Going Nuclear: Bitcoin Mining’s Potential Energy Future
Miners Marathon Digital and TeraWulf could look to use more nuclear energy going forward — if the power industry cooperates
TTstudio/Shutterstock.com modified by Blockworks
Though the prevalence of bitcoin miners using nuclear energy at scale could take years to materialize, several players in the space are bullish on the prospect.
Volatility around bitcoin and the general slow pace of movement in an often risk-averse power industry could serve as barriers though, industry participants said.
Bitcoin miner TeraWulf recently revealed it is setting up operations at a nuclear energy-powered data center in Susquehanna, Pennsylvania, as part of a partnership with Talen Energy forged in 2021.
The company is targeting 50 megawatts (MW) of mining capacity at the site, with a hashrate capacity of about 1.6 exahashes per second (EH/s).
TeraWulf began operations at its other site in upstate New York last March, using hydro and solar power at the facility. It is now set to commence mining at the nuclear plant by the end of the quarter.
Nuclear, natural gas and coal provide base load — a minimum level of power on a grid over a period of time. Renewable energy, such wind and solar sources, have intermittent load, meaning they are not continuous.
“Given the significant penetration of renewables, what’s been happening with a lot of these base-load facilities is they’re not running at base load anymore,” Nazar Khan, TeraWulf’s co-founder and chief operating officer, told Blockworks. “They were looking and saying the optimal way to run a nuclear facility is for it to just run.”
Khan added that the set-up allows for a bitcoin miner to be an asset to a system that rarely uses peak demand. While TeraWulf gets a reliable and carbon-free energy source to mine bitcoin, the nuclear plant can guarantee a number of megawatts coming off their generators each day.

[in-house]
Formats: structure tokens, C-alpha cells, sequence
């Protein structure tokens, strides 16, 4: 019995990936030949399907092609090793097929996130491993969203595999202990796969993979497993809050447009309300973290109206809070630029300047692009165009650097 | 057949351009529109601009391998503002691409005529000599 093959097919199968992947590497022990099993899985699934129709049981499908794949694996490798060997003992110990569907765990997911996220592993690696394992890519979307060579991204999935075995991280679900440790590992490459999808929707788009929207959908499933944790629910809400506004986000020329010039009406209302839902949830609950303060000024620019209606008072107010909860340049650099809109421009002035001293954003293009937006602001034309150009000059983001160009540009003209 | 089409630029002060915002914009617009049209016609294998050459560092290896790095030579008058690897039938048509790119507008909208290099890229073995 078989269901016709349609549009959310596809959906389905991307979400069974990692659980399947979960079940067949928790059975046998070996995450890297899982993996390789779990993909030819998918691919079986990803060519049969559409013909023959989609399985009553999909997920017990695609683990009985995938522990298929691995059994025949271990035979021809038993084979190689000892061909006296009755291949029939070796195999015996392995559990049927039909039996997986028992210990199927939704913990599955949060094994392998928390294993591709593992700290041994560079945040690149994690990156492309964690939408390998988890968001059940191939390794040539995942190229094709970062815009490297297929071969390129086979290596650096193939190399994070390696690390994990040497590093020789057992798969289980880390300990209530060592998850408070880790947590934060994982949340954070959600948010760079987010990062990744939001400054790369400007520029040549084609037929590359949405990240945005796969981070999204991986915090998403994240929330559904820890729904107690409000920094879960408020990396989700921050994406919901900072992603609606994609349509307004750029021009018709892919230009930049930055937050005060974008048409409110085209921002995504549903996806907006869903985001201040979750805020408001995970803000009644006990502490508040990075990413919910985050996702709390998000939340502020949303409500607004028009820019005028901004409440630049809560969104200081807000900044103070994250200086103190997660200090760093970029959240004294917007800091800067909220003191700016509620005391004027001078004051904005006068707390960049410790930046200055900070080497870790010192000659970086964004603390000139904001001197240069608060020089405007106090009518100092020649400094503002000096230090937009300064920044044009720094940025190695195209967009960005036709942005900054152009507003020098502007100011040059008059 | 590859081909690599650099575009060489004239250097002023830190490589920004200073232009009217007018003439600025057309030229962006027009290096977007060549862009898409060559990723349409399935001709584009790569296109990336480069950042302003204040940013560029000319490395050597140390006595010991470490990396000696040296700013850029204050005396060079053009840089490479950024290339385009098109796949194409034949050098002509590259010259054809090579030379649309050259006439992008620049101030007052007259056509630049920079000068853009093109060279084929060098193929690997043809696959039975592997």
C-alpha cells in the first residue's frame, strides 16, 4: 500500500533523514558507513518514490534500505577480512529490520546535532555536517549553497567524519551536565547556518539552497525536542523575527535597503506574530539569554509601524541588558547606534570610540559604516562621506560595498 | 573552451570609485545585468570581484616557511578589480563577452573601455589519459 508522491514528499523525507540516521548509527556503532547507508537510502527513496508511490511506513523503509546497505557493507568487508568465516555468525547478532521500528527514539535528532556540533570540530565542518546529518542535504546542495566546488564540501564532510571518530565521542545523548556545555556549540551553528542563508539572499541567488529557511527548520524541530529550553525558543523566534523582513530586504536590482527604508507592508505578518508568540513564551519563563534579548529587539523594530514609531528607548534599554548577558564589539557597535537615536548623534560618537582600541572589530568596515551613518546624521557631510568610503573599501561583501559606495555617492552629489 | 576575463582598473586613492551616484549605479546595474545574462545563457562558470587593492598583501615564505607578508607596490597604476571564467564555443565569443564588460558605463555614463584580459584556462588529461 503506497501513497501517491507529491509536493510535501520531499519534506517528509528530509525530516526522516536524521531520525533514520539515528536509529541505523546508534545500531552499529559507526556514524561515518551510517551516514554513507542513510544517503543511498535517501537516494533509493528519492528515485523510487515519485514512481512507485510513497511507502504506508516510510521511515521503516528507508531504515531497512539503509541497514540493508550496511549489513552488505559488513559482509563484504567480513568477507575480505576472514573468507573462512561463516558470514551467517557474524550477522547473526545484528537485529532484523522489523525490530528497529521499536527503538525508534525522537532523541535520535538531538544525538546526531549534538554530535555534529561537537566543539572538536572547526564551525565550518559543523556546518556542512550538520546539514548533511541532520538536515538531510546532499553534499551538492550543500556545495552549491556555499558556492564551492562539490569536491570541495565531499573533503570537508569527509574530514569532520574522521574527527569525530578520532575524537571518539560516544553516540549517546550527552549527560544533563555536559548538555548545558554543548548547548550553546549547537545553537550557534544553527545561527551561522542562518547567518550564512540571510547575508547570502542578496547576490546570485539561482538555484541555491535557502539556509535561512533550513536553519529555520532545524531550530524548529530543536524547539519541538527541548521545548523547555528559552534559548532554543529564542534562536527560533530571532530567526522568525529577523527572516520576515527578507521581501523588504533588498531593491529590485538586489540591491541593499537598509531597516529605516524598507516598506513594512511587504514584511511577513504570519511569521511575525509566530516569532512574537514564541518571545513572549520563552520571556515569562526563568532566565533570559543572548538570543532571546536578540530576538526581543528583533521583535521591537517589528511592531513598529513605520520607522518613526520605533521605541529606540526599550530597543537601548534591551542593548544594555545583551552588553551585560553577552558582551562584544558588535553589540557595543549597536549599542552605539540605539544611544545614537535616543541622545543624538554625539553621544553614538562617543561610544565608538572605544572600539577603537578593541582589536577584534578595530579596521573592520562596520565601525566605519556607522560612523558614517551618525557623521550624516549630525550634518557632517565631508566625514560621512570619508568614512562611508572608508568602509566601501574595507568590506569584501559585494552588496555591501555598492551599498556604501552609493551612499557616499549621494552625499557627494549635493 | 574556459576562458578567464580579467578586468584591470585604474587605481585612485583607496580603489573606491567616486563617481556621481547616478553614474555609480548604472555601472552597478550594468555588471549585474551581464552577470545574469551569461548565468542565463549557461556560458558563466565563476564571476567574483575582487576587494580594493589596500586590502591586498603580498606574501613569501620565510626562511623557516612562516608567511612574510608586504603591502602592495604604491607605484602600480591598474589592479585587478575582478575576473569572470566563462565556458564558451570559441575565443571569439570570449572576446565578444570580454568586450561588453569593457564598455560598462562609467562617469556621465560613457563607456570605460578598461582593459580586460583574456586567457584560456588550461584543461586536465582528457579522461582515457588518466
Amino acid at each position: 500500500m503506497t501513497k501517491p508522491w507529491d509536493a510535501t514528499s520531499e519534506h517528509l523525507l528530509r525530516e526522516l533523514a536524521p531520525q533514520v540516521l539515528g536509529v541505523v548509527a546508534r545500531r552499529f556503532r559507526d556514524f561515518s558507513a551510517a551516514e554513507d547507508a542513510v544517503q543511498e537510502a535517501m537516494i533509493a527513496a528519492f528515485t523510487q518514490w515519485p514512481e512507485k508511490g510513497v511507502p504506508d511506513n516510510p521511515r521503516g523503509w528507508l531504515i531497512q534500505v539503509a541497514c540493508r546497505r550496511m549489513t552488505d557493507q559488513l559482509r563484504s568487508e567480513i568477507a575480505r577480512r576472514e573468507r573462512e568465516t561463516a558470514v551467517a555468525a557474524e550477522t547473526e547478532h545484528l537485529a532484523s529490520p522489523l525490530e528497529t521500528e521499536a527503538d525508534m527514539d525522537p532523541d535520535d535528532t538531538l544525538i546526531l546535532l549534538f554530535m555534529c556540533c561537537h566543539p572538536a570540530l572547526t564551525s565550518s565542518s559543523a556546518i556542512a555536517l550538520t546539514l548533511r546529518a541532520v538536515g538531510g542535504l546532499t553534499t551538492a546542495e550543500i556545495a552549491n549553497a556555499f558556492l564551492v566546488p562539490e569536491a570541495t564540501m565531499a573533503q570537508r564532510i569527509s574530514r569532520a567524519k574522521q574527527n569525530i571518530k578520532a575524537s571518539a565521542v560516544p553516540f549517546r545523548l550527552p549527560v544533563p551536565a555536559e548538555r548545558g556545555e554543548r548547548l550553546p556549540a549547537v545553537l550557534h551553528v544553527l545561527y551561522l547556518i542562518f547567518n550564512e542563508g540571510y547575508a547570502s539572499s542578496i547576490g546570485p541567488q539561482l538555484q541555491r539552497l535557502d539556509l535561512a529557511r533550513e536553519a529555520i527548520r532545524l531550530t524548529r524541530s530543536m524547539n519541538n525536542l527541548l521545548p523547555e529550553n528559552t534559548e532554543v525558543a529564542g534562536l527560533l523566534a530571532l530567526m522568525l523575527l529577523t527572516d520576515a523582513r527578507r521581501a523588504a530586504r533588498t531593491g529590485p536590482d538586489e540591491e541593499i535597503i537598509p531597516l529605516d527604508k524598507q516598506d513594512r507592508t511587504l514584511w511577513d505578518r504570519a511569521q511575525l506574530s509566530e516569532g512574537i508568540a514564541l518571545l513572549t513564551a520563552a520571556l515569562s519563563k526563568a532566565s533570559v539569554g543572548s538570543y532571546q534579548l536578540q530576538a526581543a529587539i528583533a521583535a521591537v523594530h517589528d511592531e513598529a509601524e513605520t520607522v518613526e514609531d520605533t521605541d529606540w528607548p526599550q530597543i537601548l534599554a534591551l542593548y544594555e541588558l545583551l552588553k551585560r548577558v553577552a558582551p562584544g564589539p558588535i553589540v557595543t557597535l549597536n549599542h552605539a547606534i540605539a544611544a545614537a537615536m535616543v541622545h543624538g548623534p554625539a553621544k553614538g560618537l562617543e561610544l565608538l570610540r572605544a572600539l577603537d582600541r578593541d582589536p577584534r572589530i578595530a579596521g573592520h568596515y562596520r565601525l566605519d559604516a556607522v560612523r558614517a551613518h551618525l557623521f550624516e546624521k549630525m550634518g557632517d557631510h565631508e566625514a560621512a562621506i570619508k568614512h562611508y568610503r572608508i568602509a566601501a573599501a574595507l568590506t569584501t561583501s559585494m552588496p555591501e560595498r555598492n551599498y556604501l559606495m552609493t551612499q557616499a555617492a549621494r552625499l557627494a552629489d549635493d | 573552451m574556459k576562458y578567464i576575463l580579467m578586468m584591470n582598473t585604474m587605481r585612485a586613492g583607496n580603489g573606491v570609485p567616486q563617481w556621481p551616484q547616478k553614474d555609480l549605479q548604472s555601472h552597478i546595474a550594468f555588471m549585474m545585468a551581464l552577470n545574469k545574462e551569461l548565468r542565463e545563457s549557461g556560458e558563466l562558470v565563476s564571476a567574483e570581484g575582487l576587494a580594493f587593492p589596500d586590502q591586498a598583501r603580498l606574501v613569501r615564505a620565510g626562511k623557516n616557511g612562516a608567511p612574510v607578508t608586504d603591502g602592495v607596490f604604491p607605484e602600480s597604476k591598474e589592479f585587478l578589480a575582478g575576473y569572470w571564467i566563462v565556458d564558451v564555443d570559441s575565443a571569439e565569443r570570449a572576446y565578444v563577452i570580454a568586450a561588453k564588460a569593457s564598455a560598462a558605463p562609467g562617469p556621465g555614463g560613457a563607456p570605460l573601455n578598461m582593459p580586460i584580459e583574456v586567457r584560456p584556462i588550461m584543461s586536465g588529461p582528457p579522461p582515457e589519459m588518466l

“If we could do five more deals like Talen, we would,” he said. “We’ve had discussions with the largest nuclear operators in the country down to folks who have a couple of sites.”
Khan said the conversations are ongoing, declining to share the specific nuclear operators TeraWulf is in talks with.
How do other miners view nuclear energy sources?
TeraWulf is not the only miner bullish on using nuclear power.
While Marathon Digital has not yet made nuclear power a major part of its strategy, it sees the energy source as a potential key part of the future. The company doubled its hashrate in 2022 to 7 EH/s and expects to have 23 EH/s of capacity installed near the middle of 2023.
“When we, and I think a lot of other bitcoin miners, realized how much stranded or wasted wind and solar [energy] there was…that became a pretty good target for bitcoin miners,” said Charlie Schumacher, Marathon’s vice president of corporate communications. “Because you’re looking for stranded, wasted energy; you don’t want to compete with consumers for electricity.
“So I think that was low-hanging fruit initially, but long-term nuclear makes a ton of sense,” he told Blockworks.
UK-based Lake Parime, a company focused on transforming energy into zero-carbon computing power, revealed in November that it launched a site in Ohio using 100% nuclear energy.
The 20 megawatt (MW) site’s hosting clients are Marathon and TAAL, a company that offers blockchain services and infrastructure.
Schumacher said the Ohio site is a good way for Marathon to “test the waters” about potentially using nuclear energy on a larger scale.
“We’re definitely interested if we can find a site that works for us,” he said. “If you just think of the nuclear sites that exist today, we would be happy to co-locate next to one and serve as a base-load customer for them.”